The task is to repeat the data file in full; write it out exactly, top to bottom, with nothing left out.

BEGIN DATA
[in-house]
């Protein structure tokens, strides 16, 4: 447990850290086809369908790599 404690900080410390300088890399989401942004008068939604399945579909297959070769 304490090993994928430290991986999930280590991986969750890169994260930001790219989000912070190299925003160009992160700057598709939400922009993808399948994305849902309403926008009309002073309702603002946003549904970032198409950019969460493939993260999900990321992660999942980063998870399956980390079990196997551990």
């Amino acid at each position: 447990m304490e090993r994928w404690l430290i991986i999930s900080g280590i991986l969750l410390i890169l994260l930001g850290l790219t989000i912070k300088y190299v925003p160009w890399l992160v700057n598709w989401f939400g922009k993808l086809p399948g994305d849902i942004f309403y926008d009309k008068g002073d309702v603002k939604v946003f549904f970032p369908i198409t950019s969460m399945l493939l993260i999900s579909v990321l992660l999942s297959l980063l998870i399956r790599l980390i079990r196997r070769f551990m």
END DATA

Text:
[in-house]
């Protein structure tokens, strides 16, 4: 447990850290086809369908790599 404690900080410390300088890399989401942004008068939604399945579909297959070769 304490090993994928430290991986999930280590991986969750890169994260930001790219989000912070190299925003160009992160700057598709939400922009993808399948994305849902309403926008009309002073309702603002946003549904970032198409950019969460493939993260999900990321992660999942980063998870399956980390079990196997551990």
């Amino acid at each position: 447990m304490e090993r994928w404690l430290i991986i999930s900080g280590i991986l969750l410390i890169l994260l930001g850290l790219t989000i912070k300088y190299v925003p160009w890399l992160v700057n598709w989401f939400g922009k993808l086809p399948g994305d849902i942004f309403y926008d009309k008068g002073d309702v603002k939604v946003f549904f970032p369908i198409t950019s969460m399945l493939l993260i999900s579909v990321l992660l999942s297959l980063l998870i399956r790599l980390i079990r196997r070769f551990m």